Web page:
Sunday, July 5, 2009

Quiet Things

Love is in the quiet things. A gentle kiss good morning, a whispered "I love you" from a child's voice, a clean kitchen when you didn't have to ask for it ...

His name was Theodore Hugh Fleming. Hugh (or Hughie) to all of his friends. By the time my sister and I came into his world, Hugh's hair was already graying and his face showed a good measure of wisdom in wrinkles. My sister, Mary, and I were lucky to grow up right across the yard from our Grandpa. He lived in a large two story yellow house. To be honest, as much time as I spent in his home, I can't tell you much about anything outside of the kitchen. You see, my Grandpa was a professional chef and anything Mary and I wanted could be found in that kitchen. My favorite was Chop Suey. This was his specialty and we loved Friday nights when he would make up a big pot. Mary and I would wheel our little red wagon across the yard and pull the pot back home.

I have lots of memories but what I remember the most is the way he loved Mary and me.
Love can be measured by huge bouquets of flowers, expensive jewelry or other flashy gifts. But, those are all loud things. My grandpa loved us with quiet things.

Grandpa didn't have alot of money but he saved up his dimes all year and then put them in coin wrappers for our Christmas gift. He showed up to all our ballgames (Mary and I were cheerleaders in high school). All our friends loved Grandpa. You could pick him out of the crowd in a heartbeat. He was the one in the plaid pants and striped shirt. I guess some kids would've been embarrassed for their Grandpa to show up in that outfit. Not me and not Mary. We loved it. That was Grandpa. Most kids might tell you that their Grandpa smelled like cigar smoke, pipe tobacco or after shave. Not my Grandpa, he always smelled of something cooking. Another thing that I loved.

He'd show up on our doorstep early summer mornings with fresh picked cherries from the tree in his front yard. Most times there were fresh caramel rolls or funnel cakes to go along with the fruit. Corn cakes were another favorite.

Grandpa always had a big garden. I remember his knobby fingers and the way they looked when he snapped green beans from the garden. He picked all the green beans and left the buckets on our doorstep for my mom to can. I think that was his quiet way of loving my parents. They didn't have to pick all the beans. He did it for them.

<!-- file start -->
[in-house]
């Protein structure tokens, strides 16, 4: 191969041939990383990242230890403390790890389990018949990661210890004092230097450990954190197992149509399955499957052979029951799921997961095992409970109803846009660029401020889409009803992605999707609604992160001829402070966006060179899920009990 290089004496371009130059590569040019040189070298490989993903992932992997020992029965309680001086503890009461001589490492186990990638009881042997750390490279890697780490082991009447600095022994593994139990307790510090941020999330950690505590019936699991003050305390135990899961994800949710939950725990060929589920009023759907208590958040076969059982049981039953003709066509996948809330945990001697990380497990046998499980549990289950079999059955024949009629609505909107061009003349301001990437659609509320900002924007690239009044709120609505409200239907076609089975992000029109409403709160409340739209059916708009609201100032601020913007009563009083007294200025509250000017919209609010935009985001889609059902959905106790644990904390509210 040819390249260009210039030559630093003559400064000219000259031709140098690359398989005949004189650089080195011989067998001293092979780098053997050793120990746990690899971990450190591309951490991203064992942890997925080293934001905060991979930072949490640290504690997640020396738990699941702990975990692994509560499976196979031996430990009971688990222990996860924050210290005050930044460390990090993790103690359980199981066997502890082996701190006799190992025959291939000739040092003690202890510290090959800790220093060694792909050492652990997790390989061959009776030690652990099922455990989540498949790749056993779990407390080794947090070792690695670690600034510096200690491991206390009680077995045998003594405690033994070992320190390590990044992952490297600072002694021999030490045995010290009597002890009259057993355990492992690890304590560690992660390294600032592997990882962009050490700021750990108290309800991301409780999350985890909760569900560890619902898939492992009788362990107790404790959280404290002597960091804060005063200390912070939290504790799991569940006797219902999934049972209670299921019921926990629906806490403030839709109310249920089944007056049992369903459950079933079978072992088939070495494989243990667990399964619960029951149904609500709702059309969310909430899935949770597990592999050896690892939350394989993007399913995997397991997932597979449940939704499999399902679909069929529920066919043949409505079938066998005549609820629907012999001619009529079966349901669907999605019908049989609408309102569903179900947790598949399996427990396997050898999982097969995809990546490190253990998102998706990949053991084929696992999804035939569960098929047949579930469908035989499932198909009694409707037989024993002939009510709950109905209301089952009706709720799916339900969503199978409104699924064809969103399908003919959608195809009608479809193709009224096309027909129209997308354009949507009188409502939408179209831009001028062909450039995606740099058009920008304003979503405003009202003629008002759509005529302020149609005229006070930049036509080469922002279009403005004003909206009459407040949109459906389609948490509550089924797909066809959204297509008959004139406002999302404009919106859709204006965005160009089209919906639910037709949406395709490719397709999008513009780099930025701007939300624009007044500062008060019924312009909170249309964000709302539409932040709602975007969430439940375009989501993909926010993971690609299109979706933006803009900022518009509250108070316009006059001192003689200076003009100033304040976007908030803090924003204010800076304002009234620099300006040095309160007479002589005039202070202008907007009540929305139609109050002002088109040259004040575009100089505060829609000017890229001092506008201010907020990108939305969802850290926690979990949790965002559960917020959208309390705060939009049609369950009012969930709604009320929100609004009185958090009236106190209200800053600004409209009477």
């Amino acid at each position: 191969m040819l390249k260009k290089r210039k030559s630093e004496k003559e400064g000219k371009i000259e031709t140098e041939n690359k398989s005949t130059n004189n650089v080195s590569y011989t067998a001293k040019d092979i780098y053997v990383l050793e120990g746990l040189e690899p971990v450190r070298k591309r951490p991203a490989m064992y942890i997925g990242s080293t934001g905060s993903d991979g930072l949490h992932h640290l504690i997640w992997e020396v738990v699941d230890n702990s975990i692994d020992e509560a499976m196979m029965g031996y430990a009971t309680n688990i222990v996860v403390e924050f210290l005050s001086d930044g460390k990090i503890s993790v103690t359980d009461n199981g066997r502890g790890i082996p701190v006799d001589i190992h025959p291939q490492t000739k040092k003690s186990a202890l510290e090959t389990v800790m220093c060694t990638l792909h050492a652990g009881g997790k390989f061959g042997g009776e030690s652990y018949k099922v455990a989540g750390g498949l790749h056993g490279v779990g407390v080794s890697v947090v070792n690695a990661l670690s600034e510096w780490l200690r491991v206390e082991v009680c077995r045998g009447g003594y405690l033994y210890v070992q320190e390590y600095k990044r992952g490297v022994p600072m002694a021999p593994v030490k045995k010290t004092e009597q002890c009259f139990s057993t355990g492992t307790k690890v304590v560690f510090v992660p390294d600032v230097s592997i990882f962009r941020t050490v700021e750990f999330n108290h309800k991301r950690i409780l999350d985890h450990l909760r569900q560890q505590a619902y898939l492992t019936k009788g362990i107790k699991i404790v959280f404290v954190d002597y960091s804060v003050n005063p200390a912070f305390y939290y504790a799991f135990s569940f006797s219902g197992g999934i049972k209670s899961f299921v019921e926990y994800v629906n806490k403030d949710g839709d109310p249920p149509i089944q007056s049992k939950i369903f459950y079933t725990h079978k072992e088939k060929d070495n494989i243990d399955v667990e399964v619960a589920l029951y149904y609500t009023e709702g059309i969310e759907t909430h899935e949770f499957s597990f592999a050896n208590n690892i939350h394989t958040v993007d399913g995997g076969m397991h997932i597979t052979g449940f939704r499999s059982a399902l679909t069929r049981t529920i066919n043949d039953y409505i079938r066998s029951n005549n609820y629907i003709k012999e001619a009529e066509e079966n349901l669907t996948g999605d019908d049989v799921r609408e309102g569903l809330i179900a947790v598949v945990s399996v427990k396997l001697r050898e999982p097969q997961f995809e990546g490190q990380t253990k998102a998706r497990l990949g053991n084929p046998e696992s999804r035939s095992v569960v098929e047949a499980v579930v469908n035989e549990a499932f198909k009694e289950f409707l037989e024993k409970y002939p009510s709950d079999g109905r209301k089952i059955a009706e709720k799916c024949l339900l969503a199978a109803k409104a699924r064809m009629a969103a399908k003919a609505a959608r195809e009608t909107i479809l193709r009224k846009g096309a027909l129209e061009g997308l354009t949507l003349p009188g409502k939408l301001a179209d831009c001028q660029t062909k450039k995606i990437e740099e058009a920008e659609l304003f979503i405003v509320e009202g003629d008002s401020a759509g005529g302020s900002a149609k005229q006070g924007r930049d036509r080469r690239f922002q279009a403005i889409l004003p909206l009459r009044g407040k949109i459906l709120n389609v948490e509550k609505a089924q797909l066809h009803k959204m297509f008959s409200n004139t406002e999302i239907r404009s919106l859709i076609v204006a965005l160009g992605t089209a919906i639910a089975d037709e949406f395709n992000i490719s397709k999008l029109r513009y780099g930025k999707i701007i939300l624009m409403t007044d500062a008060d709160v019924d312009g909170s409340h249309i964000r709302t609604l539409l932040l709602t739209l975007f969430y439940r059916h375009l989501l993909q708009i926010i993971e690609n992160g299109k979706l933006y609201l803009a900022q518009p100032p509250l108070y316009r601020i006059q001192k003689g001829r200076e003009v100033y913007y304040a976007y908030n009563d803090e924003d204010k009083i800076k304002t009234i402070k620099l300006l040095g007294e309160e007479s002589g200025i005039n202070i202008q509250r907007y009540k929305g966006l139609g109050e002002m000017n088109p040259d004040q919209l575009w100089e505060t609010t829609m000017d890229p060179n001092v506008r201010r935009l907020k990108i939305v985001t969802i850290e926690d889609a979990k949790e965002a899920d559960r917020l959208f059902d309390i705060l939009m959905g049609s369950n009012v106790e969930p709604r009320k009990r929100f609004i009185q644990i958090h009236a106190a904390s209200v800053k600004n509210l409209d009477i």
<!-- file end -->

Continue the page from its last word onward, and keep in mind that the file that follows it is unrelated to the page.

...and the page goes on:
Just a year after I was married and had moved to Nebraska, my Grandpa's house burned to the ground. Thankfully, he wasn't home when it happened. But, when he found out that his home was gone ... he cried and said he could never go home again. Grandpa didn't cry often, so this was huge for all of us. We saw a side of him that rarely came through.

The night he passed away, we all gathered around his hospital bed. We prayed and sang a hymn. Mary and I told him we'd be back the next morning. Grandpa couldn't talk, his voice was gone. Gently, he shook his head "no." It only took a few moments for us to understand that Grandpa knew he wouldn't be there the next day. He lifted my hand to his lips and kissed it.

That was the final quiet way he showed me his love.

In remembering Grandpa's life, I realized that our society has pushed quiet love into the background. Society has decided that love must be measured by the flashy things. But that's all wrong ... real love is quiet and not boastful. It's gentle and doesn't require any acknowledgement.

My husband and I moved home from Nebraska and built our house on the very spot where my Grandpa's house stood. The view from my bedroom window is the one my Grandpa enjoyed from his back door. I watch the sunrise from my front porch and know that I am looking over the very field my Grandpa saw each day.

This morning, I sat on my front porch and had a cup of coffee. It was early, a thin layer of fog blanketed the field across the road. I sat there for a long time, enjoying the morning and missing the quiet man that I was blessed to call Grandpa.

1st Peter 3:4 "Rather let it be the hidden person of the heart, with the incorruptible beauty of a gentle and quiet spirit, which is very precious in the sight of God."

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